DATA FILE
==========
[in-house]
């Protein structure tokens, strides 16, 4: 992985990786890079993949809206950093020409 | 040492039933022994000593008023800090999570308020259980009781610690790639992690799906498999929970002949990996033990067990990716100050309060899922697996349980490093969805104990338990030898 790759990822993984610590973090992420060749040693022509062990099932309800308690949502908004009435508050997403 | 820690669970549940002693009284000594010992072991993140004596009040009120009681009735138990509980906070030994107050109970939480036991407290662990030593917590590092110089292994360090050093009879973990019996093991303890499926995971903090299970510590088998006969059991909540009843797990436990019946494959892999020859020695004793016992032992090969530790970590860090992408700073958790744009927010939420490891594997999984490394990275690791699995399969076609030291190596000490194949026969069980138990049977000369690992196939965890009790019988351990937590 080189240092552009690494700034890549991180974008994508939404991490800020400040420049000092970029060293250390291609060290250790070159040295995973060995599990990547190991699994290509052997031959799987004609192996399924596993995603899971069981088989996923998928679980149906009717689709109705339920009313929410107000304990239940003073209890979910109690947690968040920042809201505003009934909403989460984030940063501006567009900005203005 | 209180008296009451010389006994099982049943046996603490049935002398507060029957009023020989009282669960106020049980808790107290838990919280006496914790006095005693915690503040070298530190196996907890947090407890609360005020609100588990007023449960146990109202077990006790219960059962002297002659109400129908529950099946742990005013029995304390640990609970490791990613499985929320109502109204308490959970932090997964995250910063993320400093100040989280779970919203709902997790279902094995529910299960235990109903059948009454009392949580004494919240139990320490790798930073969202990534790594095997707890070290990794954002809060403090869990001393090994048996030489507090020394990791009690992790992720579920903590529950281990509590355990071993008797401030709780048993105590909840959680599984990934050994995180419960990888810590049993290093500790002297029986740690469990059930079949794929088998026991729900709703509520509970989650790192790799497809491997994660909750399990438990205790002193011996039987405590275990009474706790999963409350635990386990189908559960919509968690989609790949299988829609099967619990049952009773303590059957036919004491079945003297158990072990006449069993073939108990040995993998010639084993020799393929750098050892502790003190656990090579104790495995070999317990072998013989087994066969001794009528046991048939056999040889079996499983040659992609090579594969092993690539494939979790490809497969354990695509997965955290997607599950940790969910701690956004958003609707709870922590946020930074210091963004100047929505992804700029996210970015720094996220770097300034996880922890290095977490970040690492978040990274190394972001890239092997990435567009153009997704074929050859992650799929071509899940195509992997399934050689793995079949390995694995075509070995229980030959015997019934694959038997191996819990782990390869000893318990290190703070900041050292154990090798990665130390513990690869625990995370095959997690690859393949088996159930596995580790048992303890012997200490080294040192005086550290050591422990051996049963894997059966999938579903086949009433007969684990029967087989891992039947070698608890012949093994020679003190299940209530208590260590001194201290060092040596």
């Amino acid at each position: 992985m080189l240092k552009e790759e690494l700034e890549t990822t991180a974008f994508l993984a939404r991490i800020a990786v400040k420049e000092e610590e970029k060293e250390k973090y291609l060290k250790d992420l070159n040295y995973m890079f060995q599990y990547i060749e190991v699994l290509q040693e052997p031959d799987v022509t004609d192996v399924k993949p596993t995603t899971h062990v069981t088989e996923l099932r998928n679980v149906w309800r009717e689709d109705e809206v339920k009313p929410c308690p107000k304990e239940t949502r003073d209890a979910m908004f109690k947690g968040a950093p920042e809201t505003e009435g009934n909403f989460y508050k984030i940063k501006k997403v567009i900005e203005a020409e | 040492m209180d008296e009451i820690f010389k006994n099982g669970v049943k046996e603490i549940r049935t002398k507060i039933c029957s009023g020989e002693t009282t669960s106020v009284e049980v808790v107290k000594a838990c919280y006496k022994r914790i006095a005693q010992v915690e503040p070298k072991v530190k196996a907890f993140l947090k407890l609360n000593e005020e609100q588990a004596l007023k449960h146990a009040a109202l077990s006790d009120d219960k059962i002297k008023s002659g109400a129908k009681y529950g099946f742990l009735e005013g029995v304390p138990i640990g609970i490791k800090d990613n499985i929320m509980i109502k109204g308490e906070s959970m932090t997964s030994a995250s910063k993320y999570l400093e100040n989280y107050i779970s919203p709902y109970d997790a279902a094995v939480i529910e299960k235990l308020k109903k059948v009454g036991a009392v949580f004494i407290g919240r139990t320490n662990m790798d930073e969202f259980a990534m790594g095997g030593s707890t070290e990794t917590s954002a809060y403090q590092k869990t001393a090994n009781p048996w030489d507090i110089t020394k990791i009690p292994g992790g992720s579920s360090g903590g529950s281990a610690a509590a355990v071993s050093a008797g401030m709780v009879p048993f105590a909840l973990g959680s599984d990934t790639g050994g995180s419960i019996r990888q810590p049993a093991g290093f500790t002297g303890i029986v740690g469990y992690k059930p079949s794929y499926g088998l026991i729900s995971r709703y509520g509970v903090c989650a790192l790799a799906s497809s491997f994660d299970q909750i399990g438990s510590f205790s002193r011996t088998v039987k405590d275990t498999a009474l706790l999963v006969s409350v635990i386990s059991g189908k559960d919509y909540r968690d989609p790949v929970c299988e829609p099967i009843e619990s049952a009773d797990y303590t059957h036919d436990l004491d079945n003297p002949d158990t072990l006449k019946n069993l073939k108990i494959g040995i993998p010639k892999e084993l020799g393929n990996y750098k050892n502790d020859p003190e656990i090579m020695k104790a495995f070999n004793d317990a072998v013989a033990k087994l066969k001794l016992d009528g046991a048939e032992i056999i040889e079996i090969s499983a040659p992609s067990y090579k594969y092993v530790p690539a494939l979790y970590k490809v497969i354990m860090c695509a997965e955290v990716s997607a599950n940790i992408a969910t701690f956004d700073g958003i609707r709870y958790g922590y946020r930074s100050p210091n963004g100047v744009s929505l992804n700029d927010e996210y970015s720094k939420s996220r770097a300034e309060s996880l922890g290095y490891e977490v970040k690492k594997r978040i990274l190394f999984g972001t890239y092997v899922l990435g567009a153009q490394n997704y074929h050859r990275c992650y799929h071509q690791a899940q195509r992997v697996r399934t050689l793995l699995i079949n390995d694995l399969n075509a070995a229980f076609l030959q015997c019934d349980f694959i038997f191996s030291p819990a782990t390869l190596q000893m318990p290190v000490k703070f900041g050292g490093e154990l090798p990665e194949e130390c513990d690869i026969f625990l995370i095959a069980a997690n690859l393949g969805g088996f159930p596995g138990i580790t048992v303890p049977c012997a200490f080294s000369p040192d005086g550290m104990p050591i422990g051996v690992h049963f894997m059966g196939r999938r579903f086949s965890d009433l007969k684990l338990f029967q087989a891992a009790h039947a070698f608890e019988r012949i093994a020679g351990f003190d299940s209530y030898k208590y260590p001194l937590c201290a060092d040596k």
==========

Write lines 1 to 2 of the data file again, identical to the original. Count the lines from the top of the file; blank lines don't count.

[in-house]
């Protein structure tokens, strides 16, 4: 992985990786890079993949809206950093020409 | 040492039933022994000593008023800090999570308020259980009781610690790639992690799906498999929970002949990996033990067990990716100050309060899922697996349980490093969805104990338990030898 790759990822993984610590973090992420060749040693022509062990099932309800308690949502908004009435508050997403 | 820690669970549940002693009284000594010992072991993140004596009040009120009681009735138990509980906070030994107050109970939480036991407290662990030593917590590092110089292994360090050093009879973990019996093991303890499926995971903090299970510590088998006969059991909540009843797990436990019946494959892999020859020695004793016992032992090969530790970590860090992408700073958790744009927010939420490891594997999984490394990275690791699995399969076609030291190596000490194949026969069980138990049977000369690992196939965890009790019988351990937590 080189240092552009690494700034890549991180974008994508939404991490800020400040420049000092970029060293250390291609060290250790070159040295995973060995599990990547190991699994290509052997031959799987004609192996399924596993995603899971069981088989996923998928679980149906009717689709109705339920009313929410107000304990239940003073209890979910109690947690968040920042809201505003009934909403989460984030940063501006567009900005203005 | 209180008296009451010389006994099982049943046996603490049935002398507060029957009023020989009282669960106020049980808790107290838990919280006496914790006095005693915690503040070298530190196996907890947090407890609360005020609100588990007023449960146990109202077990006790219960059962002297002659109400129908529950099946742990005013029995304390640990609970490791990613499985929320109502109204308490959970932090997964995250910063993320400093100040989280779970919203709902997790279902094995529910299960235990109903059948009454009392949580004494919240139990320490790798930073969202990534790594095997707890070290990794954002809060403090869990001393090994048996030489507090020394990791009690992790992720579920903590529950281990509590355990071993008797401030709780048993105590909840959680599984990934050994995180419960990888810590049993290093500790002297029986740690469990059930079949794929088998026991729900709703509520509970989650790192790799497809491997994660909750399990438990205790002193011996039987405590275990009474706790999963409350635990386990189908559960919509968690989609790949299988829609099967619990049952009773303590059957036919004491079945003297158990072990006449069993073939108990040995993998010639084993020799393929750098050892502790003190656990090579104790495995070999317990072998013989087994066969001794009528046991048939056999040889079996499983040659992609090579594969092993690539494939979790490809497969354990695509997965955290997607599950940790969910701690956004958003609707709870922590946020930074210091963004100047929505992804700029996210970015720094996220770097300034996880922890290095977490970040690492978040990274190394972001890239092997990435567009153009997704074929050859992650799929071509899940195509992997399934050689793995079949390995694995075509070995229980030959015997019934694959038997191996819990782990390869000893318990290190703070900041050292154990090798990665130390513990690869625990995370095959997690690859393949088996159930596995580790048992303890012997200490080294040192005086550290050591422990051996049963894997059966999938579903086949009433007969684990029967087989891992039947070698608890012949093994020679003190299940209530208590260590001194201290060092040596």